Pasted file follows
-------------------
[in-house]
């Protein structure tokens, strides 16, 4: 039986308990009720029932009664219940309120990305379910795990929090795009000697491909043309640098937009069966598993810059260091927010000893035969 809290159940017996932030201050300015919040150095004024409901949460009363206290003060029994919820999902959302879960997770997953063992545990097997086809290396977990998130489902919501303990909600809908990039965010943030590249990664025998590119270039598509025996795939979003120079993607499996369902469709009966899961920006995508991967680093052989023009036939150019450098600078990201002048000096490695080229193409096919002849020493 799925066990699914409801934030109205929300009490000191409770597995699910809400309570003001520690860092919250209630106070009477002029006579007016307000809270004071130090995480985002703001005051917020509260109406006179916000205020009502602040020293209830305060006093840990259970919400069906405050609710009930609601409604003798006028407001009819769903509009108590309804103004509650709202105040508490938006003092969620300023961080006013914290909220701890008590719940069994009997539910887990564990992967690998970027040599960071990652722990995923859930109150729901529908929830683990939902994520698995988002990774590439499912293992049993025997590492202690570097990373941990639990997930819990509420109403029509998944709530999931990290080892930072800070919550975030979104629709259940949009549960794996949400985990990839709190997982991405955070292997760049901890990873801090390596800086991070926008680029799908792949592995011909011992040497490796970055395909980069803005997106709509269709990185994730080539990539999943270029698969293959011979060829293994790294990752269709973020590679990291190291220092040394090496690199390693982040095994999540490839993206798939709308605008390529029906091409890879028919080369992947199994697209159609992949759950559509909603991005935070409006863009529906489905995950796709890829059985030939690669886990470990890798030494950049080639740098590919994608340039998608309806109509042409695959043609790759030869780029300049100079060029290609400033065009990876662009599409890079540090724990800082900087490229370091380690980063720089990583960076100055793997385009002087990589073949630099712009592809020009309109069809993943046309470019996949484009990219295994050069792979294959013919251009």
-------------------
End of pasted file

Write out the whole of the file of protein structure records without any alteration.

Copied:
[in-house]
């Protein structure tokens, strides 16, 4: 039986308990009720029932009664219940309120990305379910795990929090795009000697491909043309640098937009069966598993810059260091927010000893035969 809290159940017996932030201050300015919040150095004024409901949460009363206290003060029994919820999902959302879960997770997953063992545990097997086809290396977990998130489902919501303990909600809908990039965010943030590249990664025998590119270039598509025996795939979003120079993607499996369902469709009966899961920006995508991967680093052989023009036939150019450098600078990201002048000096490695080229193409096919002849020493 799925066990699914409801934030109205929300009490000191409770597995699910809400309570003001520690860092919250209630106070009477002029006579007016307000809270004071130090995480985002703001005051917020509260109406006179916000205020009502602040020293209830305060006093840990259970919400069906405050609710009930609601409604003798006028407001009819769903509009108590309804103004509650709202105040508490938006003092969620300023961080006013914290909220701890008590719940069994009997539910887990564990992967690998970027040599960071990652722990995923859930109150729901529908929830683990939902994520698995988002990774590439499912293992049993025997590492202690570097990373941990639990997930819990509420109403029509998944709530999931990290080892930072800070919550975030979104629709259940949009549960794996949400985990990839709190997982991405955070292997760049901890990873801090390596800086991070926008680029799908792949592995011909011992040497490796970055395909980069803005997106709509269709990185994730080539990539999943270029698969293959011979060829293994790294990752269709973020590679990291190291220092040394090496690199390693982040095994999540490839993206798939709308605008390529029906091409890879028919080369992947199994697209159609992949759950559509909603991005935070409006863009529906489905995950796709890829059985030939690669886990470990890798030494950049080639740098590919994608340039998608309806109509042409695959043609790759030869780029300049100079060029290609400033065009990876662009599409890079540090724990800082900087490229370091380690980063720089990583960076100055793997385009002087990589073949630099712009592809020009309109069809993943046309470019996949484009990219295994050069792979294959013919251009």